Recent outbreaks of severe acute respiratory syndrome (SARS) have been shown to be associated with the emergence of a novel virus belonging to the Coronaviridae family. While the outbreaks have been contained, the possible reemergence of the virus in the future prompts the urgent need for development of vaccines and antivirals, as well as for identification of the factors responsible for the high virulence, tissue tropism, and species-specificity of this virus. To date, the factors accounting for the unusually high pathogenicity of SARS virus in humans remain unknown. Based on our experience with other RNA viruses, we speculate that SARS viral infection stimulates activation of cellular pathways that would normally lead to induction of the type I interferon response and establishment of an antiviral state. We propose that in order to overcome this antiviral effect, the SARS virus, like other RNA viruses, may possess factors that would enable it to counteract the cellular innate immune responses. Using the assays available in our laboratory, we plan to screen for the presence of anti-interferon activity in SARS viral proteins, determine the signaling pathways at which this activity is exerted, and identify the specific points in each signaling cascade at which the inhibition occurs. Findings generated by these studies should help to expand our understanding of the interaction of RNA viruses with the elements of the host innate antiviral system, and may reveal possible targets of attenuation that could be used in the future for vaccine and antiviral drug development. Based on the findings of the first aim, the second part of our project will utilize the coronavirus reverse-genetics system to generate live SARS virus mutants knocked out/mutated for putative interferon antagonists. The pathogenicity, immunogenicity and protective effect of the generated virus mutants will be evaluated in mice, which were recently shown to be suitable models for the study of SARS virus infection. In addition, as an alternative vaccination approach, we will utilize recombinant Newcastle Disease Virus (rNDV) as a vector platform for development of SARS vaccines, rNDV vectors present an attractive strategy for the generation of SARS vaccines due to their safety and the lack of pre-existing immunity in humans. Using a reverse genetics system for rNDV that we have established in our laboratory, we will generate rNDV vectors expressing SARS virus S, N, E, and M proteins. Immunogenicity and protective effects of vaccination with the vectors will be evaluated in mice. Finally, the immunoprotective effect of rNDV vector and live attenuated virus vaccination will be tested in conjunction with other vectored SARS vaccines, such as alphavirus-based replicons generated by the other groups of our program project.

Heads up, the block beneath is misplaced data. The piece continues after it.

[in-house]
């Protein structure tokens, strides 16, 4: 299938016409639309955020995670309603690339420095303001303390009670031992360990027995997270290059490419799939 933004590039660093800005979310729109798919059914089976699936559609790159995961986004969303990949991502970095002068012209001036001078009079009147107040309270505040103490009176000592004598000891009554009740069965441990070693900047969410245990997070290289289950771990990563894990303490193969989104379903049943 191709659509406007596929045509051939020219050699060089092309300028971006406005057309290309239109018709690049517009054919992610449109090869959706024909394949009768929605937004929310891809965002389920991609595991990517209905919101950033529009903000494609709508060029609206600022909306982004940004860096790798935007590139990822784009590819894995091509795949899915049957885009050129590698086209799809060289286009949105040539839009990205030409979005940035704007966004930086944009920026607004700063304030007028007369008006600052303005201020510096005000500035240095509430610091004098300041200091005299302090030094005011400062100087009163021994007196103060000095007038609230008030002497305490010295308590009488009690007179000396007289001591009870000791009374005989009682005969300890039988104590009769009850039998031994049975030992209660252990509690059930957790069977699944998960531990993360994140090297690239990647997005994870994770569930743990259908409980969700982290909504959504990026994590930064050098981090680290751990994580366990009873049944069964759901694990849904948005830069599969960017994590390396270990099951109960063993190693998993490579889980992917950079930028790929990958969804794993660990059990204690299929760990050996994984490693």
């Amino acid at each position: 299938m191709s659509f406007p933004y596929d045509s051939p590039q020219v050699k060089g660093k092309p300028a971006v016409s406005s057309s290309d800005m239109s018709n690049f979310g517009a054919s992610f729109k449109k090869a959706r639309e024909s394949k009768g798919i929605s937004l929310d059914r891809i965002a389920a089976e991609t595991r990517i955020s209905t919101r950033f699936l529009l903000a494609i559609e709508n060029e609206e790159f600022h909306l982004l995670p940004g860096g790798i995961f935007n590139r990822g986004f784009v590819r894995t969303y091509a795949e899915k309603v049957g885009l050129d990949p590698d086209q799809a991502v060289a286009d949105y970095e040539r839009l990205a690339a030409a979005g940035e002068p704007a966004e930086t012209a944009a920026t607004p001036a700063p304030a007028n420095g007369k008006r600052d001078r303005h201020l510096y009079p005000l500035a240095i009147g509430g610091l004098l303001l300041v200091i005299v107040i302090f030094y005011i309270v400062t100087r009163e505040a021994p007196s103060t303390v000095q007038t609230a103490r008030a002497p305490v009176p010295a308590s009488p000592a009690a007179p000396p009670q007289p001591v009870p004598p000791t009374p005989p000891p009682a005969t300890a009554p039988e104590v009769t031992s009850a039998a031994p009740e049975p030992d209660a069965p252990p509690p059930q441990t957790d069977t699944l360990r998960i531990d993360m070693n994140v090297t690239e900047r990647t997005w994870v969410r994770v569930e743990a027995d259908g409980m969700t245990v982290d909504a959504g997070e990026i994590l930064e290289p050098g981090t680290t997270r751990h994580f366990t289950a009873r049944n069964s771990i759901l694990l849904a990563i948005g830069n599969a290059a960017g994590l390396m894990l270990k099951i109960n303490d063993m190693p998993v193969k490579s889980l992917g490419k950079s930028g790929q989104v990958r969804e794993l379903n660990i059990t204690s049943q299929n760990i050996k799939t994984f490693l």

|Effective start/end date||1/12/04 → 31/01/10|
- National Institute of Allergy and Infectious Diseases: $293,805.00
- National Institute of Allergy and Infectious Diseases: $400,107.00
- National Institute of Allergy and Infectious Diseases: $395,887.00
- National Institute of Allergy and Infectious Diseases: $371,075.00
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